VC0706 PTC06 v1.0 Can't figure out why I can't get the FBUF lengths

Ok, I'm still really new to all of this. Originally I bought an OV7670, but was convinced that maybe I should start with an easier camera module. So, I ordered this one:

http://www.ebay.com/itm/Miniature-Serial-Camera-Module-TTL-UART-interface-DC3-3V-5V-/300925192012?pt=Home_Automation_Controls_Touchscreens&hash=item46108a074c

Well, I was too excited and couldn't wait for it to get here, so I went to the RS and picked up their camera board and started experimenting. The example sketch worked, so I started digging through the protocol sheets to find the commands, study the code and write as much of it I could for myself.

Well, now I have everything going except when I execute the GET_FBUF_LEN, I get nothing but zeros. I've gone over this code 100 times and still can't seem to find where I went wrong. I'm no longer using the RS module(it was still a VC0706, but it's a LONG story), and just using the one provided in the link. I spliced the wires and soldered extension wires on so I wouldn't need to buy a 5 pin connector, then taped the connections, but I know that's not the problem because every other command comes back good.

Can anyone help? I've put 3 weeks into this so far and I just want to see it through to the end. I have no clue how to write data from an object to an SD, so I copied the example code but it still doesn't work, but it won't since I can't get a good return from the fbuf length.

I should note, I'm able to get pictures and lengths from the CommTool, just not from code.

the HEX I send to the module for fbuf length is:

56 00 34 01 00

Everything I've checked, including the worst directions ever that came with this one, show's that this is the correct information.

No code?

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Well, I was looking more for anyone who had similar experience with this module and wondering if there was a different sequence of commands than the ones I listed for the get_fbuf_Len command that I gave. As for actual code, if it's a necessity, then I'll have to add that later when I get time as I'm about to head out the door to go
to work.

The basics are this:

void getFbufLen()
{
  sendBuffer[0] = 0x56;
  sendBuffer[1] = 0x00;
  sendBuffer[2] = 0x34;
  sendBuffer[3] = 0x01;
  sendBuffer[4] = 0x00;

  sendCount = 5;
}
[/ code]  

Like I said though, the rest of the commands work. I've debugged it, but that one doesn't seam to return

Sorry, phone froze before I could get the rest of that out. The sending code goes like this:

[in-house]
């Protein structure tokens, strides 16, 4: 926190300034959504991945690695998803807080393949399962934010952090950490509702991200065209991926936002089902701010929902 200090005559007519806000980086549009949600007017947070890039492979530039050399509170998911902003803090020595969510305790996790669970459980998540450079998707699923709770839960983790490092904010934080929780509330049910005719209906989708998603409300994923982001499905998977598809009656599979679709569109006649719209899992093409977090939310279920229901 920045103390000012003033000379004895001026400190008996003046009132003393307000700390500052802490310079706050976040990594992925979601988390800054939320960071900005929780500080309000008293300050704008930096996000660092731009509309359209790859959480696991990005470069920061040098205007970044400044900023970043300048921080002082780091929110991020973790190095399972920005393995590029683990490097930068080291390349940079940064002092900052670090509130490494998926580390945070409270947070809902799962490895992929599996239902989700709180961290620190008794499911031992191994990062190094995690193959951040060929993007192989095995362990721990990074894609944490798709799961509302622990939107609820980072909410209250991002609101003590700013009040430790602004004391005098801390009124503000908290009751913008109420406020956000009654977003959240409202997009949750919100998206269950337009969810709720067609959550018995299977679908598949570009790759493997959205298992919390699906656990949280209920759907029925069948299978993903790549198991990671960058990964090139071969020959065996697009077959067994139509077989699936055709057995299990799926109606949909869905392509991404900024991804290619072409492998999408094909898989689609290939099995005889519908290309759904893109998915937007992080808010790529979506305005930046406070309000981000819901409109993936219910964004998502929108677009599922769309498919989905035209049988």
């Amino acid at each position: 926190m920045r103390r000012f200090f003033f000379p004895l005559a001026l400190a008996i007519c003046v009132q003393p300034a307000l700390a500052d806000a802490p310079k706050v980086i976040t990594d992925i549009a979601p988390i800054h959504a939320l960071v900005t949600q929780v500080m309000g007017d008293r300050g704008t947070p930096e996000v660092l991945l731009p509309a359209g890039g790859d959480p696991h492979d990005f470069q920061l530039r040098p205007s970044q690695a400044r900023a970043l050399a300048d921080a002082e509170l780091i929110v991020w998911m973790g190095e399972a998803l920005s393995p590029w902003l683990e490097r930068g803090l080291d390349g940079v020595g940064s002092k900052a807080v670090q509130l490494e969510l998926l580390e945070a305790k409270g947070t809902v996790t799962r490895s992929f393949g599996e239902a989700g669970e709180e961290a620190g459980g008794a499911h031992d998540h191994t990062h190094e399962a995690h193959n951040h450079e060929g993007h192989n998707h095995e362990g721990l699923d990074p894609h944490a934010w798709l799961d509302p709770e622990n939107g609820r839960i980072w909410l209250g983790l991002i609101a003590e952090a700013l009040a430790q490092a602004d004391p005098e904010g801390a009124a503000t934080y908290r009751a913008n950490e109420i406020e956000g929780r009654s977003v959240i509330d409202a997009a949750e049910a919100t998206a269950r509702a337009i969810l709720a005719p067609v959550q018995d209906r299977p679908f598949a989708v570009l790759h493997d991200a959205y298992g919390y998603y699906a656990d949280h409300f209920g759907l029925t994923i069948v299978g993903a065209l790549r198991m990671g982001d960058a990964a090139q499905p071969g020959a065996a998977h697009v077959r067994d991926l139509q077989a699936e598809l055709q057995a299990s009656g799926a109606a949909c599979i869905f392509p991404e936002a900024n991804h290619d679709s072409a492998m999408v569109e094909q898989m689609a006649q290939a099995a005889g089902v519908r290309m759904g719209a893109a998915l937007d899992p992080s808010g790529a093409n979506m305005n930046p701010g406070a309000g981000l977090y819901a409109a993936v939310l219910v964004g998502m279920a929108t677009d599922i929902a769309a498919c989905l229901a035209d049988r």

void bufferSend()
{
  int i = 0;
  for(i =0; i < sendCount; i ++)
  {
     rxBuffer[i ] = Serial1.read();  // no space after i, my phone made me do it
  }

That’s all I remember off the top of my head, but I’ll doublecheck it and post the rest when I’m home and have time. Basically, after that, it checks to make sure the return comes back as the first two bytes being 0x76 and 0x00.

You need to check for data available before reading it.

I was wrong with my last code I posted for the receive buffer. Here it is:

void readBuffer()
{
  boolean correct = true;
  
  if (readyRx)
    return;
      
    
  rxCount = 0;
  rxBuffer[0] = 0;
  while (Serial1.available() > 0)
  {
    rxBuffer[rxCount++] = Serial1.read();
  }
  
  if(rxBuffer[0] != 0x76)
    {
      correct = false;
      Serial.println("Protocol wrong!");
      Serial.println(rxBuffer[0], HEX);
      Serial.println(rxBuffer[1], HEX);
      Serial.println(rxBuffer[2], HEX);
      Serial.println(rxBuffer[3], HEX);
      Serial.println(rxBuffer[4], HEX);
      Serial.println(rxBuffer[5], HEX);
      Serial.println(rxBuffer[6], HEX);
      
  }
    
  if(rxBuffer[1] != 0x00)
    {
      Serial.println("Serial # wrong!");
      correct = false;
    }
    
  if(correct == true)
    readyRx = true;
    
}

I don't think I mentioned it before, but I'm using a Sain Smart Mega 2560. I have not checked out that link you posted, but I'm going to do that right now.

But I don't get anything back because the rxBuffer[0] = 0, in fact, they all equal 0 and not the return that it's supposed to be.

Ok, I read that link, as best I can right now, but you gotta understand. A lot of the c language is new to me, so it might take me awhile to decipher all of it, but with the code I used, didn't I just do that? It's pretty much the same as the example code that came with the camera. I really haven't changed much, because it worked for that.

Ok, so I read through all of this, multiple times. I get that I've been reading the data wrong, but there really isn't much info on this camera. I know that the first response should be "0x76" and looking at the example code, I'm seeing that it appears that a "0x0FF is the ending byte. I first noticed the end when I upped the rx buffer to 120 from 80. The very last 2 bytes I received was 00 and FF.

So my question is, would I need to set up the case to read 0x76 as the first byte to read and 0xFF as the last byte?

The last thing I tried as a test, froze up the arduino. Basically, it timed out during the upload. I had to pull the power. But then it uploads and runs any other sketch I try to run after I plug it back in. So I know that code is irrelevant, I was just trying something, cuz I didn't feel like I got a clear answer on here.